The University has forced DJ’s Fastbreak, a popular on-campus eatery, to stop charging customers a fee for using Colonial Cash, a GW official said Tuesday.
The counter-service restaurant located at 22nd and G streets has been adding a five-cent surcharge on all Colonial Cash purchases for at least a month, and possibly as many as nine. Nancy Haaga, GW’s director of Auxiliary and Institutional Services, confirmed that DJ’s cashiers have systematically overcharged GWorld cards above the price shown on the cash register’s display.
“This activity is unacceptable and in violation of the (GWorld) Merchant Agreement,” Haaga wrote in an e-mail. “DJ’s was notified … and has removed the surcharge for GWorld Colonial Cash purchases.”
Haaga said the University “strictly prohibits” Colonial Cash partners from penalizing students for using their GWorld cards with additional fees. Before any business is allowed to join the program, its management has to sign a contract that forbids the type of surcharges DJ’s was assessing.
DJ’s owner Sun Kim said the fees were justified because of new expenses he had to pay to Blackboard, the company that operates the Colonial Cash system.
“They began to charge three or four cents (per swipe),” Kim said. “Then we thought we could re-pass that charge. We had a complaint last week, then we dropped the charge immediately.”
Kim added that he didn’t know how much money he made from the sum of GWorld surcharges, which he said have been around for about a month.
An employee who identified herself as Flora said in an interview in Spanish that the surcharge had in fact existed since January 2005,
In a Hatchet article earlier this month, Haaga said the University began outsourcing the Colonial Cash system to Blackboard in fall 2004. Blackboard has since required merchants to purchase new card readers, costing about $350 each, and the use of a DSL or high-speed connection. Several vendors have been angry with GW and Blackboard for the expenses, though most admit being a part of the Colonial Cash system is a boon to business.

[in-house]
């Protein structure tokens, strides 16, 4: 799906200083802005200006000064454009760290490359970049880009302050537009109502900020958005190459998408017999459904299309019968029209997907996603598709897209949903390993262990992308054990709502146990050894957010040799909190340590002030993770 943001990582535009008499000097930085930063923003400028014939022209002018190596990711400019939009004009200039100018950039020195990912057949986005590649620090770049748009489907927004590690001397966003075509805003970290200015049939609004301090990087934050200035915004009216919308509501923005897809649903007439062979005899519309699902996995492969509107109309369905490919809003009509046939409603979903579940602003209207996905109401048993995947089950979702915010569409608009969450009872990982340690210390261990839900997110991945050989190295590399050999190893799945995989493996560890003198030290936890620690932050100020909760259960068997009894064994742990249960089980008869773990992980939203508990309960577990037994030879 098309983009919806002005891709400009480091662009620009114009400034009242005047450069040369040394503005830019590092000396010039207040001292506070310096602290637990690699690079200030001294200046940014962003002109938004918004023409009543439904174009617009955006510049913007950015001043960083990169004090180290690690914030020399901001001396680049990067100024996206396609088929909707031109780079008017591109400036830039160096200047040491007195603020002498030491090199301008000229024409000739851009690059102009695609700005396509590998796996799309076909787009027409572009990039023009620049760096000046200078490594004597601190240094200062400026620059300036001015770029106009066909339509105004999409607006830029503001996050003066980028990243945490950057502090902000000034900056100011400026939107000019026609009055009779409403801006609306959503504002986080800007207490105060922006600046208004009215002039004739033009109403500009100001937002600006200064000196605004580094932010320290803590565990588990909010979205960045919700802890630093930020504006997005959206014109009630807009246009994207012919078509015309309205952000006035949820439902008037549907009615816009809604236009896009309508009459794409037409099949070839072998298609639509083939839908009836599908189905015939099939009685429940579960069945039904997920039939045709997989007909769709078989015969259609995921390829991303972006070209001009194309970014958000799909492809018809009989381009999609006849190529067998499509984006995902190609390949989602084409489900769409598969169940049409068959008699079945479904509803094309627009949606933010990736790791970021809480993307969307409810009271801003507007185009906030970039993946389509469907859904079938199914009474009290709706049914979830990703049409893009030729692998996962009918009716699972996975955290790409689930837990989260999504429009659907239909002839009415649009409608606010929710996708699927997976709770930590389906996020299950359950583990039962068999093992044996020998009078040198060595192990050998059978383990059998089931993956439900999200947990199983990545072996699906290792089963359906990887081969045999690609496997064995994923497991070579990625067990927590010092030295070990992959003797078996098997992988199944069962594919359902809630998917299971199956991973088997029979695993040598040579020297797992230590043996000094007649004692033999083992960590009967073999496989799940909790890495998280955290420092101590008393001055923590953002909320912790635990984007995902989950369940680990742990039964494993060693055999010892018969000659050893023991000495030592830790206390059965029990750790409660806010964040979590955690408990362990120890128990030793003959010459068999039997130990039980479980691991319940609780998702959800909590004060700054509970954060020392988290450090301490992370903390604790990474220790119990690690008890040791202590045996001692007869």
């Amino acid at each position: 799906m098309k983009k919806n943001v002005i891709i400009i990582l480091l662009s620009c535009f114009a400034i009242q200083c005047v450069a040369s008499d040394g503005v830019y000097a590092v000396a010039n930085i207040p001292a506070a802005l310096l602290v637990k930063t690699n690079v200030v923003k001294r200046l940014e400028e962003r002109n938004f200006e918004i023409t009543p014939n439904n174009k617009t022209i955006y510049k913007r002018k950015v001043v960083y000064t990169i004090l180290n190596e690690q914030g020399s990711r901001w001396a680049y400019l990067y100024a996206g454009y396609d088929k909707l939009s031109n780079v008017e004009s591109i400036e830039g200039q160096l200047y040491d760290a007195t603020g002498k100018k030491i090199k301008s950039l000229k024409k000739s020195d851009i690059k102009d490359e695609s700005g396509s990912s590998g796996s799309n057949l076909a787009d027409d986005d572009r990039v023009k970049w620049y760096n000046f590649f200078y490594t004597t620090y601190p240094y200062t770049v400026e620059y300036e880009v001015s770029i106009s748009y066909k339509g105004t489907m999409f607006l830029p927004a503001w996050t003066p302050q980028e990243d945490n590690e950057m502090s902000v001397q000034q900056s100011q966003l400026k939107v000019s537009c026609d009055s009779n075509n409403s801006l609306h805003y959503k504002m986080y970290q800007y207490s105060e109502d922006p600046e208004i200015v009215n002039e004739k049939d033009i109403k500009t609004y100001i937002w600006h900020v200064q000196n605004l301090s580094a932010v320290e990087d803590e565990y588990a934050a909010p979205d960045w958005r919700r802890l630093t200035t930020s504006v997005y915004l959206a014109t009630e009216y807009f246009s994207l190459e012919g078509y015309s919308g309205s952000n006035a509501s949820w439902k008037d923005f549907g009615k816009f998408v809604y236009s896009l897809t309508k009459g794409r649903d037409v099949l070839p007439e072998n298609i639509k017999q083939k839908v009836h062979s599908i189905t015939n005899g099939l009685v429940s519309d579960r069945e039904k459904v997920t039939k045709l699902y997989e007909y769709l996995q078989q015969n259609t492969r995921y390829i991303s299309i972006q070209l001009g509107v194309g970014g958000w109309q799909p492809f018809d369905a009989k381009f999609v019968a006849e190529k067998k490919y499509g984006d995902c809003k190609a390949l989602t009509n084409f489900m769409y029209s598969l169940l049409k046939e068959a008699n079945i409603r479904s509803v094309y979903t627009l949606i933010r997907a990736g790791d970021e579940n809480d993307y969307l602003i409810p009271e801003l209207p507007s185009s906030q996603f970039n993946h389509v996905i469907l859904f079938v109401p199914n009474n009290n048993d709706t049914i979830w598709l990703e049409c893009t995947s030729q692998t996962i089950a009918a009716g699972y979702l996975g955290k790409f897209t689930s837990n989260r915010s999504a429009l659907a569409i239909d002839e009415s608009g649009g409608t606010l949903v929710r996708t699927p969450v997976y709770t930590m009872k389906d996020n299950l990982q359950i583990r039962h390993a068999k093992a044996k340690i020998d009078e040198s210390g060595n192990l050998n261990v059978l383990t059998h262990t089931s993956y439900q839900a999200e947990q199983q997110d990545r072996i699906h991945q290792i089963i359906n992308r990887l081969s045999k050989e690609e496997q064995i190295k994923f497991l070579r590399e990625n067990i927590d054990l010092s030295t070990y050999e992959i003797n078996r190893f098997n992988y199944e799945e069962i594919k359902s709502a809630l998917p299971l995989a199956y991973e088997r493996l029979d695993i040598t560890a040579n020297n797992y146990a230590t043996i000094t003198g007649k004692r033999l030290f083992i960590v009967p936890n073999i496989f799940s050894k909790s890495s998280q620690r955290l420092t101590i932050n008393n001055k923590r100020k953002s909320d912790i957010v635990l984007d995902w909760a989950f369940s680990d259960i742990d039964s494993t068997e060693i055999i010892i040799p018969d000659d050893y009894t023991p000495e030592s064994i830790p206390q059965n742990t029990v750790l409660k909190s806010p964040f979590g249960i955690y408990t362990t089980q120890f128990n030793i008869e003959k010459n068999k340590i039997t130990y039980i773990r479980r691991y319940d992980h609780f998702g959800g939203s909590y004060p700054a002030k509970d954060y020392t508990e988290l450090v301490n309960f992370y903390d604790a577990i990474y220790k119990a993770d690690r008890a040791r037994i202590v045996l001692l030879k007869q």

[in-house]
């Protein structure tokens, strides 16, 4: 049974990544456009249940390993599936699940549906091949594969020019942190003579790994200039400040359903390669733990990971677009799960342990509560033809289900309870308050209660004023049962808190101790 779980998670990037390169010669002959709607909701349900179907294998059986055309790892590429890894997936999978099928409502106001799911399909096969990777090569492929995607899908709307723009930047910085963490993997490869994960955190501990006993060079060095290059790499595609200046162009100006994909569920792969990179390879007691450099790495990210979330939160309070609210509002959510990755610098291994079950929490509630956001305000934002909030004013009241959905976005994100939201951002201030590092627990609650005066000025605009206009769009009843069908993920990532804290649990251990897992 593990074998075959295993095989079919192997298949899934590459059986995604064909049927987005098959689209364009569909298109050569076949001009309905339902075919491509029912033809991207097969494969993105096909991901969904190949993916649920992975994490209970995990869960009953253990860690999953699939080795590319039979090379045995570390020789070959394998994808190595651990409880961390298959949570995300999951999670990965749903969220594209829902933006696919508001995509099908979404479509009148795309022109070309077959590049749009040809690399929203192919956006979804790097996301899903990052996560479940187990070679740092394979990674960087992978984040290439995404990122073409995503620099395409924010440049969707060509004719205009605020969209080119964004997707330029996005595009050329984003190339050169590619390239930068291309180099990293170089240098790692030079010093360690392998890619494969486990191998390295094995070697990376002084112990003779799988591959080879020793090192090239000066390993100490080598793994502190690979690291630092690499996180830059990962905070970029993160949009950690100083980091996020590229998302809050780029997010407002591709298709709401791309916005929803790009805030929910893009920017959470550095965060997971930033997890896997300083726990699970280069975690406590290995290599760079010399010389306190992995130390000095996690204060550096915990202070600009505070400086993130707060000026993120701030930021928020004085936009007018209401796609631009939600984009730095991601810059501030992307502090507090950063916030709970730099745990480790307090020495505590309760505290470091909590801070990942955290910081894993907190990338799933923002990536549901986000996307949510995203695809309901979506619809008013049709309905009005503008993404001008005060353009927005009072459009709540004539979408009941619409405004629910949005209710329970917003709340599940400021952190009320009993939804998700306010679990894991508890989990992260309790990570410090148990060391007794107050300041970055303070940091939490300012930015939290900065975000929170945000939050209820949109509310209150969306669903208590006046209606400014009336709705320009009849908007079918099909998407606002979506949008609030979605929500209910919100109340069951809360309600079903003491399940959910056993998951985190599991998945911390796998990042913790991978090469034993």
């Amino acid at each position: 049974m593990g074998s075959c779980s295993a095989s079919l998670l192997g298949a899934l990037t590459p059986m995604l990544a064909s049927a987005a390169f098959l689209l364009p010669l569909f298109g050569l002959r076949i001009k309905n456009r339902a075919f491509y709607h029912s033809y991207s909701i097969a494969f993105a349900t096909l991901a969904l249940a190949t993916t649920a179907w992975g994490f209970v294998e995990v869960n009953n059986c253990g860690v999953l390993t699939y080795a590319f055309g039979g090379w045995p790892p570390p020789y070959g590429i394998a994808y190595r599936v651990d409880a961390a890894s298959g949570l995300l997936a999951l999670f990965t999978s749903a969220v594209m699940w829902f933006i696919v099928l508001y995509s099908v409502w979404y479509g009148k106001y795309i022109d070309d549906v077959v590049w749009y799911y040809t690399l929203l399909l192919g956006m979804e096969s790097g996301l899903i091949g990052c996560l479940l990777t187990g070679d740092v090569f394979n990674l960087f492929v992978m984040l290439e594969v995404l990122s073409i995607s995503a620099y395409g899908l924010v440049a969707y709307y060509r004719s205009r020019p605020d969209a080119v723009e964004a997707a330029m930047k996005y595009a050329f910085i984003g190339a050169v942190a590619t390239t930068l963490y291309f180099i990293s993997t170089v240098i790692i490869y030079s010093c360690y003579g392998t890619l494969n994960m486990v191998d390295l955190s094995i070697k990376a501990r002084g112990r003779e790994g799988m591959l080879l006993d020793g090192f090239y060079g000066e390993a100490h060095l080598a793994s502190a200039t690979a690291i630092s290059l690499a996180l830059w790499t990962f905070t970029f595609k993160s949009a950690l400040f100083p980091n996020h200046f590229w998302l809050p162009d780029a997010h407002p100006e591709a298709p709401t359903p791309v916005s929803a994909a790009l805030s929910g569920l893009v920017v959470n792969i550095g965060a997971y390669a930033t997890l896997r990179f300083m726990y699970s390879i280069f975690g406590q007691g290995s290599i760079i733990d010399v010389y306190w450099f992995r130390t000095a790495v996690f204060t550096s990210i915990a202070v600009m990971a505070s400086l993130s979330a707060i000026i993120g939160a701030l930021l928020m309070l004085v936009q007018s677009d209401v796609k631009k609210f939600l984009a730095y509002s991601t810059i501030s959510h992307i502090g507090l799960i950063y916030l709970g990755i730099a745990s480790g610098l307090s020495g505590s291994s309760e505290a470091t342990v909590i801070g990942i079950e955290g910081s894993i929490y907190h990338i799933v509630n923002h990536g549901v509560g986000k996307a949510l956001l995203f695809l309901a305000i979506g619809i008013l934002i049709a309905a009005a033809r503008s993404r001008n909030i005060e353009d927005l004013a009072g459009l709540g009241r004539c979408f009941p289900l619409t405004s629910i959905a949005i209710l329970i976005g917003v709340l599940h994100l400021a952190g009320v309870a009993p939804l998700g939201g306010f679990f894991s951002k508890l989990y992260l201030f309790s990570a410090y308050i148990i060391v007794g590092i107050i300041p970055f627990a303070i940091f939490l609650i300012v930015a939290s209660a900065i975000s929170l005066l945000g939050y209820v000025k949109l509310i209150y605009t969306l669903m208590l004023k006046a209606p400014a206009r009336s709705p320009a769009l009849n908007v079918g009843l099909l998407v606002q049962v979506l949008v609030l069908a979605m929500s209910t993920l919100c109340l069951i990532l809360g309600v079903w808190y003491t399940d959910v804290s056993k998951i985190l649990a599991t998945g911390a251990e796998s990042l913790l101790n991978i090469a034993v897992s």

The University investigates all reported complaints of GWorld immediately, Hagaa said, and vendors can be removed from the program for not complying with Colonial Cash guidelines.
“This policy benefits and helps to protect students, faculty and staff who use Colonial Cash to purchase goods and services from any of the University’s Colonial Cash Partners,” Haaga added.
Dan Karp, a freshman who said he eats at DJ’s once or twice per week, said he was unaware of the surcharge until being approached by The Hatchet.
“I feel annoyed and deceived,” Karp said. “It just doesn’t seem right.”
Karp said that a sign at the cash register publicizing the surcharge might have made him less likely to eat at DJ’s, “but without the sign I feel even worse.”
DJ’s is the only GWorld partner known to have imposed a surcharge this year, but in February 2005 a student contacted the GWorld Office complaining that the Quizno’s at 1710 G St. placed a surcharge on his Colonial Cash purchase, Haaga said.
GWorld investigated the reported complaint and told the merchant to remove the unauthorized surcharge, Haaga said.
“The merchant agreed to remove the surcharge immediately,” Haaga said.
Students can contact the GWorld Office at 994-1795 to report suspicious Colonial Cash charges.